[toc]College Township remains noticeably absent from the list 404 opt-outs for Category 4 casinos in Pennsylvania.
While four Centre County municipalities are already out of the running, the township council concluded they would stay the course for a mini-casino, reported StateCollege.com. The only other Centre region township that did not opt out is Halfmoon Township.
Township Manager Adam Brumbaugh wrote this in his memo to council members preceedingthat preceded a Dec. 7 meeting:
“[T]he Manager strongly believes that casino gaming could be a true and powerful opportunity to redevelop both the Nittany Mall property as well as surrounding commercially zoned properties.”
These sites can house between 300 and 750 slot machines and as many as 30 table games. They cannot be within 25 miles of an existing Pennsylvania casino (of which there are 12). The municipalities must decide prior to Dec. 31. The auction process begins in January.
The council considered this location as a growth opportunity for the Nittany Mall, a decades-old mall near Pennsylvania State University.
Business exceptions to the rule in College Township
A city ordinance protects residential district boundaries, places of assembly, schools, and parks from gaming operations. Accordingly, gambling businesses cannot be within 1,000 feet of these establishments.
The only place for a gaming operation would be the C-1 commercial district. Due to this restriction, portions of the Nittany Mall stands as the only available spot for a mini-casino.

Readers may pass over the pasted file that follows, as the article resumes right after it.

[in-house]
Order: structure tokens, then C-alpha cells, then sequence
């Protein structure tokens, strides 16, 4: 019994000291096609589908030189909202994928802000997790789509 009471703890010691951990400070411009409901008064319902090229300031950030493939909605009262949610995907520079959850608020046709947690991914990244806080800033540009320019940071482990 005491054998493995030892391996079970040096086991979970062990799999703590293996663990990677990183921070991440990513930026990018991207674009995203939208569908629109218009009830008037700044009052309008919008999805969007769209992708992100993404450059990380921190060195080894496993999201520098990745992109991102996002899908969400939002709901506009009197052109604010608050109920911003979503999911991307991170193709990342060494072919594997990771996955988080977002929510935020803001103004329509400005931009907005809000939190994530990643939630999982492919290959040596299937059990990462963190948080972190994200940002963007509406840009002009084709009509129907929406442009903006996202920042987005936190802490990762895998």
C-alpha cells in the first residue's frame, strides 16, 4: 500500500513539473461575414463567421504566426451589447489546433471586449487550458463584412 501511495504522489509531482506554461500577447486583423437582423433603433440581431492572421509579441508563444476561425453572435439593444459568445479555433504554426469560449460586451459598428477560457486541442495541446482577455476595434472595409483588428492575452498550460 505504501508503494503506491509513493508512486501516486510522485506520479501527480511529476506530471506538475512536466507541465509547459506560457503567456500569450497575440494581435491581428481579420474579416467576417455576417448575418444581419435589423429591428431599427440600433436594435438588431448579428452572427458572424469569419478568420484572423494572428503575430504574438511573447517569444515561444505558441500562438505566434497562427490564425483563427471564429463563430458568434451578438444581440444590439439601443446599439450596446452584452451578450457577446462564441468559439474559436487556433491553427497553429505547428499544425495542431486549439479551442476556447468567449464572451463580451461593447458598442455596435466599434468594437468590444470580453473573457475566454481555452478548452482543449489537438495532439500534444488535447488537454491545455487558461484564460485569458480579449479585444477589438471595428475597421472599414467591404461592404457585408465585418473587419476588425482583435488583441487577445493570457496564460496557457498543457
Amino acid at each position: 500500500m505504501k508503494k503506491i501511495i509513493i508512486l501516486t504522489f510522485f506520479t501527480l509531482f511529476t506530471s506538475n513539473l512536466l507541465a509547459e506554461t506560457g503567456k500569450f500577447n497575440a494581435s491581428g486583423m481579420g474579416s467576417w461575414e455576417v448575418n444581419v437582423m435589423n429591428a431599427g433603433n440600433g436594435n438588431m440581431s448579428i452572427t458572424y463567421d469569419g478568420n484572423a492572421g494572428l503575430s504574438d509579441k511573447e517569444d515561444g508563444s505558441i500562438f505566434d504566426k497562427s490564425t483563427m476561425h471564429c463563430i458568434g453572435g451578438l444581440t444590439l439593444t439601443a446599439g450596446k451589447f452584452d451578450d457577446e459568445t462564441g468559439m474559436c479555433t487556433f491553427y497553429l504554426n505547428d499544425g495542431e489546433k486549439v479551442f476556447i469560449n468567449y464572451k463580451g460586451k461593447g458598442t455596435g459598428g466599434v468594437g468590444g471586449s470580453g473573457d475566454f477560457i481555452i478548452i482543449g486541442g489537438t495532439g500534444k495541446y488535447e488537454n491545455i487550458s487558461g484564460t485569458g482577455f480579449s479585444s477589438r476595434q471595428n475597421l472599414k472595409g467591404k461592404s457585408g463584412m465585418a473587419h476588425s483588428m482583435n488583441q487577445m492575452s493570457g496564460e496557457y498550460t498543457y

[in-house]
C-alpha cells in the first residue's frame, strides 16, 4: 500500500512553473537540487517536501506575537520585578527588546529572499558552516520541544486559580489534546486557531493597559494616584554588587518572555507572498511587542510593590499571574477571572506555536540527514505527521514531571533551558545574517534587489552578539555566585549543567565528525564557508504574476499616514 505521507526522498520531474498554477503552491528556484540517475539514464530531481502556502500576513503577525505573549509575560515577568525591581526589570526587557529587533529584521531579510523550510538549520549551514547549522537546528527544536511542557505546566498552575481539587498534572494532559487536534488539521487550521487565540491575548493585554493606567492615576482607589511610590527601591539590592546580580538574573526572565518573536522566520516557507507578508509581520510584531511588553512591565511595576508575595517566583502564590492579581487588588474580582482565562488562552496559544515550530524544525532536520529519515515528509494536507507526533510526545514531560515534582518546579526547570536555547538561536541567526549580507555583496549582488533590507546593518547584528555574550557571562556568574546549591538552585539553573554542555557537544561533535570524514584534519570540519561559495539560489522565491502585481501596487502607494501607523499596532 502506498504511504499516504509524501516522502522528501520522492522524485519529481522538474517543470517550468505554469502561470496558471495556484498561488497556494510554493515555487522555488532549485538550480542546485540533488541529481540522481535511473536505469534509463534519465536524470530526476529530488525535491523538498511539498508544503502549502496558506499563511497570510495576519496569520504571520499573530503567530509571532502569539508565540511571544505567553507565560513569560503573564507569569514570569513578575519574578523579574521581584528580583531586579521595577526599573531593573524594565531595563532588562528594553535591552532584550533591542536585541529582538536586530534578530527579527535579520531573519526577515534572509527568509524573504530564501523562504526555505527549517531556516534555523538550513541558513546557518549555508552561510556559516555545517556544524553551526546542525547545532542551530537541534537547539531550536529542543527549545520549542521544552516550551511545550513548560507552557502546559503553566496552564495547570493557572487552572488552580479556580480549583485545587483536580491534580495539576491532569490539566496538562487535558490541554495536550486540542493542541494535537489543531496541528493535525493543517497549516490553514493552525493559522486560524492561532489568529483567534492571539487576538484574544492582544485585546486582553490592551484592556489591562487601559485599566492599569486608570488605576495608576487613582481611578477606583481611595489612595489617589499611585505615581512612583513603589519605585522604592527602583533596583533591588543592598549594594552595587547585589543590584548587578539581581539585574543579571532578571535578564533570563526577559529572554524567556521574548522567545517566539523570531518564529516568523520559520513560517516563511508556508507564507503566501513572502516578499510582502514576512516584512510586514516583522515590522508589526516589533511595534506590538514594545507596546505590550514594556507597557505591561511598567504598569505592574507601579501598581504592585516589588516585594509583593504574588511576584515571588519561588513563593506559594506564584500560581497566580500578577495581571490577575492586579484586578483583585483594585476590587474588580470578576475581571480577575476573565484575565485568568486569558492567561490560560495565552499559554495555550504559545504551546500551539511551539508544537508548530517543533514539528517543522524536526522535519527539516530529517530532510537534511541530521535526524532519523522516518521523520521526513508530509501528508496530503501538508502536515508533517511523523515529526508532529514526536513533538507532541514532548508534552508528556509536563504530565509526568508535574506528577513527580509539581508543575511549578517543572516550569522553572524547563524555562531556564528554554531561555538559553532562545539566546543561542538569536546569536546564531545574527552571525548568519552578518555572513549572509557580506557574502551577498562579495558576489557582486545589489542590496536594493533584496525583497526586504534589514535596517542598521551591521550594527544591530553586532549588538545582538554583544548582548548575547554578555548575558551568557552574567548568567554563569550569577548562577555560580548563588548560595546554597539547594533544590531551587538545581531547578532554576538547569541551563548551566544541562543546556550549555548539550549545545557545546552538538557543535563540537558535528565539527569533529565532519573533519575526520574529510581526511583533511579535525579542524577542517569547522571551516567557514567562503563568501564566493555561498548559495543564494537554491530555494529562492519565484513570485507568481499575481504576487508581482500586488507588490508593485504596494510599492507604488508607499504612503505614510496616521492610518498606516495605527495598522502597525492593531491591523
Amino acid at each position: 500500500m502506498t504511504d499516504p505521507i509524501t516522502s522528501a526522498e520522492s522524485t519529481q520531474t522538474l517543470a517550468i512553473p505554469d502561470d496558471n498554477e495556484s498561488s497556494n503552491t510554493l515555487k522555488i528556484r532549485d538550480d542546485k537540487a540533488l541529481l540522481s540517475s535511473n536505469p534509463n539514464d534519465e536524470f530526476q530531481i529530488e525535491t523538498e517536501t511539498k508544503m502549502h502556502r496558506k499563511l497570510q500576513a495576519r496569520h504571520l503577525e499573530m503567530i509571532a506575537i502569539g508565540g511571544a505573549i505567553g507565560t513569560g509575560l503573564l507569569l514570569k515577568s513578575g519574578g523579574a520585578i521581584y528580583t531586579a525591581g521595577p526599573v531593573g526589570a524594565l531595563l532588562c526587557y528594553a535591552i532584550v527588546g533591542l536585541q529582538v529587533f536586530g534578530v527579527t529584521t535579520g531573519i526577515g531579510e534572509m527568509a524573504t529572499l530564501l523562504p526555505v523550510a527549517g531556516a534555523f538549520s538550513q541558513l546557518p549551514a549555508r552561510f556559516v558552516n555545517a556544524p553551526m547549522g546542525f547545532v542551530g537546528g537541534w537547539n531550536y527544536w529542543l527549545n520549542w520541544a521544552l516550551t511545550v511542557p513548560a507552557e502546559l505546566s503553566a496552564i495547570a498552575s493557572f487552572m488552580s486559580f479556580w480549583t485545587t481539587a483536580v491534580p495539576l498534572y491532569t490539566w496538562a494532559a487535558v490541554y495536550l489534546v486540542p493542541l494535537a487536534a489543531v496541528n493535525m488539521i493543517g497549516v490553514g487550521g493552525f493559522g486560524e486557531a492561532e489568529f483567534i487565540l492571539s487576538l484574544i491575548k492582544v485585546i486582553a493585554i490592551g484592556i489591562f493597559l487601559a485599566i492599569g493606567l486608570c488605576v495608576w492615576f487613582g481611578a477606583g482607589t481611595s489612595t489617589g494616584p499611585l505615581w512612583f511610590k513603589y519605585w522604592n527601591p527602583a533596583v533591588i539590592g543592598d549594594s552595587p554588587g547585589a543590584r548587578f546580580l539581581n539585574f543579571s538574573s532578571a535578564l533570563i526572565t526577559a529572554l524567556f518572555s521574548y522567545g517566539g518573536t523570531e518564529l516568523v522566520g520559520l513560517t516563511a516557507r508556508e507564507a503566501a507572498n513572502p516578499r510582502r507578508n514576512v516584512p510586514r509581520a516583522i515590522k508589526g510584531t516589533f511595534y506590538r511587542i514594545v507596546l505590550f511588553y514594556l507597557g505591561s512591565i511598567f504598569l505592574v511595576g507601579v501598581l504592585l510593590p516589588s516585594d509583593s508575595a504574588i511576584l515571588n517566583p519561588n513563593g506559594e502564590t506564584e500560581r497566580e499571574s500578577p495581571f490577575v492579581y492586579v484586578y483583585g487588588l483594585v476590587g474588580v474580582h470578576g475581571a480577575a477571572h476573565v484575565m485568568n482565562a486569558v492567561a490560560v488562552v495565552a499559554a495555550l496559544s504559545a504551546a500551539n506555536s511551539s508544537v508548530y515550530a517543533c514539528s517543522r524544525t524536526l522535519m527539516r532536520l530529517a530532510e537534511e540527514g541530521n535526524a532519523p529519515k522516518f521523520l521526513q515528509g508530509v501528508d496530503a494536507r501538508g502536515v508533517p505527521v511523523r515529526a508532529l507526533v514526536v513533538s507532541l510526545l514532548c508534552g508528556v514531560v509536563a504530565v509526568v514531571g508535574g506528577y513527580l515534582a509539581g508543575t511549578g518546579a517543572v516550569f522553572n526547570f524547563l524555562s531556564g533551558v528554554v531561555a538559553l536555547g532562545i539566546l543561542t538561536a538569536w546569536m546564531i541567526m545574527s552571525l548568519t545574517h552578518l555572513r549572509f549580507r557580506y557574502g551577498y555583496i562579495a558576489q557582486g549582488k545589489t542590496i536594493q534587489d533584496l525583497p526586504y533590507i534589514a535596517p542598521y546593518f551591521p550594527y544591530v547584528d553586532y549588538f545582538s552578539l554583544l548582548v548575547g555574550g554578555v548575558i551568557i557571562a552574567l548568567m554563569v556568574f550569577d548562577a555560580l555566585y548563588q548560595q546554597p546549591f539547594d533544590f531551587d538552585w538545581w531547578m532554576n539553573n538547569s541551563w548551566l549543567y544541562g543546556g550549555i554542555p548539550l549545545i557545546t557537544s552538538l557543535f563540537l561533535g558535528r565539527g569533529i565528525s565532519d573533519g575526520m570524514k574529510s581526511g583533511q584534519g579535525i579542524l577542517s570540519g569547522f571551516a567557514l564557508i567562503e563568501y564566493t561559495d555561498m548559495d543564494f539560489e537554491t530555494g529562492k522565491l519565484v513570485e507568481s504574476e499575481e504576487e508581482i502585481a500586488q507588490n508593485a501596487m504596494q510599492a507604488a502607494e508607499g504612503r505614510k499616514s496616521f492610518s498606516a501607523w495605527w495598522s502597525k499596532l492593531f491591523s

Councilmembers told StateCollege.com that the chances are slim for this property. Even so, the municipality would cash in on half the local assessment paid by the casino. That includes two percent of gross revenue from table games and four percent of gross revenue from slot machines. That number may be capped at 50 percent of the municipality’s 2016-2017 budget, but it could benefit the township.
The economic struggles of the mall alone could make it a good candidate for the mini-casino location, reported PA Online Casino.
While financially in good shape, the township could collect on the license fees and taxes. Valley Forge Casino Resort, the closest Category 4 casino, generated over $1.7 million in 2016 for the Upper Marion Township.
Worries about Penn State
Council President Tom Daubert and Council Member Theresa Lafer said that a casino could prove to be a problem for students in the area. Lafer said to StateCollege.com:
“I am very uncomfortable overall with the idea of instead of paying fees or taxes that we just take money from gambling and try to live on it. I find that irrational, possibly immoral, and it always means that it is the most regressive money source we can put out there. I don’t think that’s fair to the people who can least afford it.”
In November, 246 townships opted out of the opportunity for a mini-casino; December recorded 158 opt-outs so far.